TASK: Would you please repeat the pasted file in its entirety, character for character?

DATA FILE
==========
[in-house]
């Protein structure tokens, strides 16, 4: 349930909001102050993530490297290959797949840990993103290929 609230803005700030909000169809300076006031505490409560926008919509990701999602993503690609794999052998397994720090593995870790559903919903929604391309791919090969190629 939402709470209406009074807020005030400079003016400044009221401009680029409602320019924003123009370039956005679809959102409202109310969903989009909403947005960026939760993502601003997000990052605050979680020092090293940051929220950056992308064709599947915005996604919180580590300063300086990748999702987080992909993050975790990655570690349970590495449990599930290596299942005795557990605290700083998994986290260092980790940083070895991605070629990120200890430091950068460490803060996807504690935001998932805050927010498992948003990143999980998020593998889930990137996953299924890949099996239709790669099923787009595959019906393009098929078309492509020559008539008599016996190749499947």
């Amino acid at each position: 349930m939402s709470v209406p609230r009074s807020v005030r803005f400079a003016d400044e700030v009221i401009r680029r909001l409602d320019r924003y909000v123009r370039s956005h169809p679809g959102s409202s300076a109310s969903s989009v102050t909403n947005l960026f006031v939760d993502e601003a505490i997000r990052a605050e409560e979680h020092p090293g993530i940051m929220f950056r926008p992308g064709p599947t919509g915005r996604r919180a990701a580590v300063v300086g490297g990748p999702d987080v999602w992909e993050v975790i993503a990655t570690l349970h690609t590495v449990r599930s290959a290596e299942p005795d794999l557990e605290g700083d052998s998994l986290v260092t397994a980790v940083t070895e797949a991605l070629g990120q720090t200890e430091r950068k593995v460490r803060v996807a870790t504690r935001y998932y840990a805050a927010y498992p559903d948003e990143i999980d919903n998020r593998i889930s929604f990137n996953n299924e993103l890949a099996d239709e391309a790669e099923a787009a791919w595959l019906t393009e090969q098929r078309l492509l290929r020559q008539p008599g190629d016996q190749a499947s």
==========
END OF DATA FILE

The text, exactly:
[in-house]
């Protein structure tokens, strides 16, 4: 349930909001102050993530490297290959797949840990993103290929 609230803005700030909000169809300076006031505490409560926008919509990701999602993503690609794999052998397994720090593995870790559903919903929604391309791919090969190629 939402709470209406009074807020005030400079003016400044009221401009680029409602320019924003123009370039956005679809959102409202109310969903989009909403947005960026939760993502601003997000990052605050979680020092090293940051929220950056992308064709599947915005996604919180580590300063300086990748999702987080992909993050975790990655570690349970590495449990599930290596299942005795557990605290700083998994986290260092980790940083070895991605070629990120200890430091950068460490803060996807504690935001998932805050927010498992948003990143999980998020593998889930990137996953299924890949099996239709790669099923787009595959019906393009098929078309492509020559008539008599016996190749499947």
């Amino acid at each position: 349930m939402s709470v209406p609230r009074s807020v005030r803005f400079a003016d400044e700030v009221i401009r680029r909001l409602d320019r924003y909000v123009r370039s956005h169809p679809g959102s409202s300076a109310s969903s989009v102050t909403n947005l960026f006031v939760d993502e601003a505490i997000r990052a605050e409560e979680h020092p090293g993530i940051m929220f950056r926008p992308g064709p599947t919509g915005r996604r919180a990701a580590v300063v300086g490297g990748p999702d987080v999602w992909e993050v975790i993503a990655t570690l349970h690609t590495v449990r599930s290959a290596e299942p005795d794999l557990e605290g700083d052998s998994l986290v260092t397994a980790v940083t070895e797949a991605l070629g990120q720090t200890e430091r950068k593995v460490r803060v996807a870790t504690r935001y998932y840990a805050a927010y498992p559903d948003e990143i999980d919903n998020r593998i889930s929604f990137n996953n299924e993103l890949a099996d239709e391309a790669e099923a787009a791919w595959l019906t393009e090969q098929r078309l492509l290929r020559q008539p008599g190629d016996q190749a499947s």